Holocaust Story with a Happy Ending
In recognition of it being International Holocaust Remembrance Day, a review by Lori Lowenthal Marcus in the Jewish Press A few extracts as a taster of the entire article:
A granddaughter’s grit, her investigative journalist skills, serendipity, the Germans’ propensity for keeping records all combine to make a true historic adventure – a victory against the Nazis – in Dina Gold’s “Stolen Legacy.”
Dina Gold’s book, Stolen Legacy (Ankerwycke 2015), is a rare Holocaust story. Her family tale combines all the drama and heart-pounding fear of Jews on the run, of Jewish families scattered throughout the world, of loss and, remarkably, of final vindication.
Gold’s story is unique in being a true detective novel and a document-driven courtroom drama, set in the heart of the Nazi Empire.
The Weekly Standard Review
What a lovely review by Josh Gelernter in The Weekly Standard.
Read the whole piece. Here are some choice extracts:
The theme of the story is Gold’s struggle to recover a large and valuable office building in the heart of Berlin that had belonged to her grandparents, then to the Third Reich, then to the German Democratic Republic (East Germany), and then to the government of a united Germany. But the theme frequently takes a backseat to tangents and local color. Stolen Legacy is also distinctive among Holocaust books in its unusually unpleasant cast of good guys. The author is perfectly honest in describing her flawed and schismatic family: wastrel philanderers and Communists in prewar Germany, irresponsible stiffnecks in Israel, snobs in postwar Britain. The fact that she manages never to sound disloyal to her family shows a certain finesse.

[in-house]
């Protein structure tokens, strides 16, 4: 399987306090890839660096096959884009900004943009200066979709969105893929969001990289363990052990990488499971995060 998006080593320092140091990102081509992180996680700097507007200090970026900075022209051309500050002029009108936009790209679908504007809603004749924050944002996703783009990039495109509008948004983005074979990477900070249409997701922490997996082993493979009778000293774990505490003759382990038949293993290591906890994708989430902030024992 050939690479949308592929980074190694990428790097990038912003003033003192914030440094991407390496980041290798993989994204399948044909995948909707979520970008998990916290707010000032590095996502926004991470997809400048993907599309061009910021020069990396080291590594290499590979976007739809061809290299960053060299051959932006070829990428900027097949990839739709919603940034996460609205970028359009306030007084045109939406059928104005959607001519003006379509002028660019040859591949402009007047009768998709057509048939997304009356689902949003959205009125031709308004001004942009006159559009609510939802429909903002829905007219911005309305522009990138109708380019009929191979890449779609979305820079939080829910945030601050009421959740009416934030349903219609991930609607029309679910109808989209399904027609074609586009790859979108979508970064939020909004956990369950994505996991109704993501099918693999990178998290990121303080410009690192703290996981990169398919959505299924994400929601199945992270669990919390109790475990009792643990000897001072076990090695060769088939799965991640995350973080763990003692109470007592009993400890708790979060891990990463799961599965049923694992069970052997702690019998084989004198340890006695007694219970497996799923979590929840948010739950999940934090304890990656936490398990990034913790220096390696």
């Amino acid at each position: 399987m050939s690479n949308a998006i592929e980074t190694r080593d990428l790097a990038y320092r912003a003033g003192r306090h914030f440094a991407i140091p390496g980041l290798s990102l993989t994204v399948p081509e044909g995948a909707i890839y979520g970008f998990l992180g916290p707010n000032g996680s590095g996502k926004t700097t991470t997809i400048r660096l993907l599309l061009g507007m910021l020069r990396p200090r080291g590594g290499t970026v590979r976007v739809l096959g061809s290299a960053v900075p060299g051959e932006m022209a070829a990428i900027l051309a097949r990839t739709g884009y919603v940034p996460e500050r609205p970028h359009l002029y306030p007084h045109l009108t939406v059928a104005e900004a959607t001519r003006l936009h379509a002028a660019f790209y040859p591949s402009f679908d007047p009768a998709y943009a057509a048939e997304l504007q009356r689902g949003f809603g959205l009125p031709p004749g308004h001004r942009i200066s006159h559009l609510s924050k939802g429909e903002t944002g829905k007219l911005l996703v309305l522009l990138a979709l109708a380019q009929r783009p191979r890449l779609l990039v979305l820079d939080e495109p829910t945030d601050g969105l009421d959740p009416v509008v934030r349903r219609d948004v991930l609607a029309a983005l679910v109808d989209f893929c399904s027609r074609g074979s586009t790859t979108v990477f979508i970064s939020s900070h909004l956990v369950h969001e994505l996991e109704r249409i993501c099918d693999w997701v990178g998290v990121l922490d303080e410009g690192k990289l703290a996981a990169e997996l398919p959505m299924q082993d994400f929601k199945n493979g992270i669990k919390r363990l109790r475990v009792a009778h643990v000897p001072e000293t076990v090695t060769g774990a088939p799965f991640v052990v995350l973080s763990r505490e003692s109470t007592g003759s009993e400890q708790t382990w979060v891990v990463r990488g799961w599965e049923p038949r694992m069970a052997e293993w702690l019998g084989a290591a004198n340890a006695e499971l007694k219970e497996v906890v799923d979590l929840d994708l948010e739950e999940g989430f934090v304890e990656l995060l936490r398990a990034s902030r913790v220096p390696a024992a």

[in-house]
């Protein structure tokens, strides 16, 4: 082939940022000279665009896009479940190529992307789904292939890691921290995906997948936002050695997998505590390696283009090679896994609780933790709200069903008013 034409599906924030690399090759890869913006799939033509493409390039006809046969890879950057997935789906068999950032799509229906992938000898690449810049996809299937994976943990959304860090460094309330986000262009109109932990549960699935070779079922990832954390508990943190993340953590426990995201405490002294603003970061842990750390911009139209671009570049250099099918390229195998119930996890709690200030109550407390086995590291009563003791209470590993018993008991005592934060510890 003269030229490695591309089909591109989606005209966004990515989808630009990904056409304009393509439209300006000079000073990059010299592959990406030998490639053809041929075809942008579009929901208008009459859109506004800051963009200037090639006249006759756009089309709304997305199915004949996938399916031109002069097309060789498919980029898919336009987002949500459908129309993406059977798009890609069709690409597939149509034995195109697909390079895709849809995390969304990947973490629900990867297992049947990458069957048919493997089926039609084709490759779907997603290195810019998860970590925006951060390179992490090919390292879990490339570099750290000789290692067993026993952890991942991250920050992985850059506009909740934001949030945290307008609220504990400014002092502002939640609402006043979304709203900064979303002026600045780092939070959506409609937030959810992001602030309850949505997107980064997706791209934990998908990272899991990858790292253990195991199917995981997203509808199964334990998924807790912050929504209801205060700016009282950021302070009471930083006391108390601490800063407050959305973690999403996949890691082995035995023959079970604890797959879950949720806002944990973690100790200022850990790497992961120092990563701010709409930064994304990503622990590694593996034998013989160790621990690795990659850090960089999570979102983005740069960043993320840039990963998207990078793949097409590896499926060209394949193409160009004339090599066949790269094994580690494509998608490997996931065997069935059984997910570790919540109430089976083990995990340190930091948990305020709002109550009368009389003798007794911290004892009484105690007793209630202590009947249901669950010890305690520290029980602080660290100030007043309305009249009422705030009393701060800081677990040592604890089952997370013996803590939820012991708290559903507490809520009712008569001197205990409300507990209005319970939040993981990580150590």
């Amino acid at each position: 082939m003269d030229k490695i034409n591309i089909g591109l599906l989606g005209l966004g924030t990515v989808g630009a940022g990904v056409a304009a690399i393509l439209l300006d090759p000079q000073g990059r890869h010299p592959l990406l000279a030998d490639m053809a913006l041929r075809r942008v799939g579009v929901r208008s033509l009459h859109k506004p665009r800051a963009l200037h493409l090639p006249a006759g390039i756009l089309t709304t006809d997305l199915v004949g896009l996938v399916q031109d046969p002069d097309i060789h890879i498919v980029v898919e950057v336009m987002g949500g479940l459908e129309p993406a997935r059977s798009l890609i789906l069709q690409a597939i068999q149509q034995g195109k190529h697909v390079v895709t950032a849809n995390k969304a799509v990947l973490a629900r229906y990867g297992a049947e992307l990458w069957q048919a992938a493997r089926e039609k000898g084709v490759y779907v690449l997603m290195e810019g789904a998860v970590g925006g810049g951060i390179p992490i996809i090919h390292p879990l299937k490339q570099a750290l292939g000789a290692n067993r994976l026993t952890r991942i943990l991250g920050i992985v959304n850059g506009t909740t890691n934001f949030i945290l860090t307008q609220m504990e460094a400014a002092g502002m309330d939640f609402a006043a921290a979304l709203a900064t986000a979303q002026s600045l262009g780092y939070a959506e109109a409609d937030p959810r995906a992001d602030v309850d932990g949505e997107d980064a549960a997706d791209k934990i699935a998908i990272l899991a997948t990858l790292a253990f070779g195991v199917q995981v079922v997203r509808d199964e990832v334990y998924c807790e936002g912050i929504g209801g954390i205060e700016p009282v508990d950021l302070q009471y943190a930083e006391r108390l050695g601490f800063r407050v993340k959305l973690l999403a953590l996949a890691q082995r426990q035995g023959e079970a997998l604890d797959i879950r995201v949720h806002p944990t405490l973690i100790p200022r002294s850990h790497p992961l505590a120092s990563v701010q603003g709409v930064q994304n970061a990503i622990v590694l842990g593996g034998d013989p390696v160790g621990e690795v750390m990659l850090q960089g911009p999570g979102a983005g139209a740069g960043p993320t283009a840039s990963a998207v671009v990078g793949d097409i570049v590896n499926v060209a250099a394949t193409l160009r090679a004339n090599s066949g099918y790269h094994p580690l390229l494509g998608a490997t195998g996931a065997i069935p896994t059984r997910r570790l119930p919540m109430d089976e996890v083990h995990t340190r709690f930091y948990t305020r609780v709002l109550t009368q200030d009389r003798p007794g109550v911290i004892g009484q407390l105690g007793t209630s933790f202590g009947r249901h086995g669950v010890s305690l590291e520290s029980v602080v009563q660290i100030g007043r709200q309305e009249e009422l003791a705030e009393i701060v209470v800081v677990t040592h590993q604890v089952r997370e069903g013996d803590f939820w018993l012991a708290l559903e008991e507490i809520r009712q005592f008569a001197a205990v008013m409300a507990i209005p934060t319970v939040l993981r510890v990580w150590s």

How did it turn out? I won’t spoil it for you. But if you’re interested in a good detective yarn lasting 150 years, Stolen Legacy won’t disappoint.
Today Kirkus posted this great review of “Stolen Legacy.”
The piece concludes:
… an engaging, well-written depiction of how the Holocaust destroyed individual lives as well as families and community relationships. Although the story centers on a valuable piece of property, Gold’s measured, compassionate prose makes it clear that it’s not a tale of financial gain, but one of justice and the survival of a persecuted people.
A highly readable account of one family’s fight for personal and financial vindication.
London Times writers’ top picks of 2015
A nice surprise today in the Times Book section where columnist Melanie Phillips has selected “Stolen Legacy” as one of her three favorite books of the year. It is listed alongside her other two recommended authors – the illustrious Niall Ferguson and Michel Houellebecq. To be in such company is truly flattering.
The Local Germany
One day ahead of a meeting to decide the future of the Kurt Hamann Stiftung (Foundation) at Mannheim University, the German online newspaper, The Local, published a story on the issue. The Victoria insurance company (now part of ERGO insurance) had foreclosed in the late 1930s not only on the building once owned by my family but had also expropriated many other Jewish-owned properties and businesses. Dr. Kurt Hamann had been chairman before, during and after the war. Is this really a suitable person to be honored with a foundation in his name? I am waiting to find out.